Although the Algerian government has repeatedly been accused of exploiting extremist violence and even staging gruesome attacks and blaming them on extremists, it has been widely assumed that Xavier Beauvois’ film is based on true events – the kidnap and beheading of seven French Trappist monks from the monastery of Tibhirine in 1996. Despite the financing and production of the film coinciding with increased doubt about the assumed role of the Armed Islamic Group (GIA) and the revelation of the Algerian army’s possible involvement in the incident, the film’s narrative leaves no ambiguities as to who killed the monks. In 2009, the retired French general Francois Buchwalter, who was the military attaché in Algeria at the time, testified that the monks had been killed accidentally from an Algerian military helicopter during an attack on a guerrilla position and then beheaded after their death to make it appear as though the GIA had executed them. Although President Nicolas Sarkozy pledged to release vital documents, key papers deemed to be vital to state security have remained classified. However, with increasing public pressure and a request by investigative magistrate Marc Trévidic earlier this month, a French judge has agreed to reopen the investigation into the murders.
Lived history is the primary battleground for both Bouchareb’s and Beauvois’ films. On the day of Outside The Law’s opening at Cannes, police in riot gear lined up outside the Palais des Festivals as hundreds of demonstrators marched past the Cannes town hall. ‘What we want to make clear by demonstrating is that it is intolerable that public money from France can be used to sully the French army and France’s actions in Algeria,’ said Jacques Peyrat, a veteran and former French senator.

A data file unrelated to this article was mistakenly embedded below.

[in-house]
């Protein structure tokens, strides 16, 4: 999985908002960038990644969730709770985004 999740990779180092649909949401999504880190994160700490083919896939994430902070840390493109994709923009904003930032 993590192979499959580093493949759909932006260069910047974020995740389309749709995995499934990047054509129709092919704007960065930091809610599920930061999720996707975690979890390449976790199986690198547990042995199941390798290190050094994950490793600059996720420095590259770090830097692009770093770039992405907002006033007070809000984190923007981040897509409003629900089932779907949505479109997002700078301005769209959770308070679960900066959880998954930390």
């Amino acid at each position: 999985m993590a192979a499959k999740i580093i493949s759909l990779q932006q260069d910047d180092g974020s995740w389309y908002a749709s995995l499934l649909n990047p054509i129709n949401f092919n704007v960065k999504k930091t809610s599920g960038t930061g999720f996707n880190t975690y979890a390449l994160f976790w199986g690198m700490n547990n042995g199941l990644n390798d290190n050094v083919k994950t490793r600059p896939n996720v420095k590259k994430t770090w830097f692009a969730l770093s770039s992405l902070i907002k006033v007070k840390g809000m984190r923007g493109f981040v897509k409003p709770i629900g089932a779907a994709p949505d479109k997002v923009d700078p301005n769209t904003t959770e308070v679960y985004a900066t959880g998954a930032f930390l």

Afterwards the film was also met with growing criticism from a number of French historians. Lionnel Luca, a member of the National Assembly for the UMP, appealed for a review by the Defence Historical Service as soon as he heard about the project. Luca also criticised the public funding given to a film he deemed ‘revisionist’ and ‘anti-French’.
In Silencing the Past, Michel-Rolph Trouillot explores how the retelling of historical ‘truth’ can be manipulated to serve particular groups and interests. In his seminal work on the Haitian revolution, Trouillot rejects the proposition that history is no more than self-justifying propaganda written by victors. Rather, he suggests that past events are always in contention and that it is our responsibility to strive to listen to and recount its multiple voices. Pastness is thus a position that is malleable to the trajectories of our contemporary culture. This struggle to build our past as we build our future can be seen in the outrage that ensued Bouchareb’s Days of Glory, which moved Jacques Chirac, the then French president, to even-up the pensions of African veterans to the levels of their French cohorts.
For many years Michael Haneke has been credited for taking Europe’s post-colonial melancholia to task. His 2005 film Hidden, was particularly striking in this respect. The film revolves around the mystery of a series of anonymous videotapes that appear on the doorstep of a typical middle class Parisian home, which neatly turns into a metaphor for Europe’s paranoia over the violence it has itself created and then repressed from consciousness. However, as Paul Gilroy notes, ‘the film seemed to offer only a shallow, pseudopolitical, or perhaps more accurately antipolitical, engagement with profound contemporary problems that deserve – or demand – better treatment than an elaborate exercise in mystification can provide.’ However, a new generation of filmmakers and screenwriters – most notably French-Algerian screenwriter Abdel Raout Dafri (Mesrine and A Prophet) – feel that there are pressing issues of morality and accountability in raising these histories and have taken to the task with both swagger and incisive vision. In a final twist, both Of Gods And Men and Outside the Law have been selected to represent France and Algeria respectively in the Best Foreign Language Film category at the Oscars in February.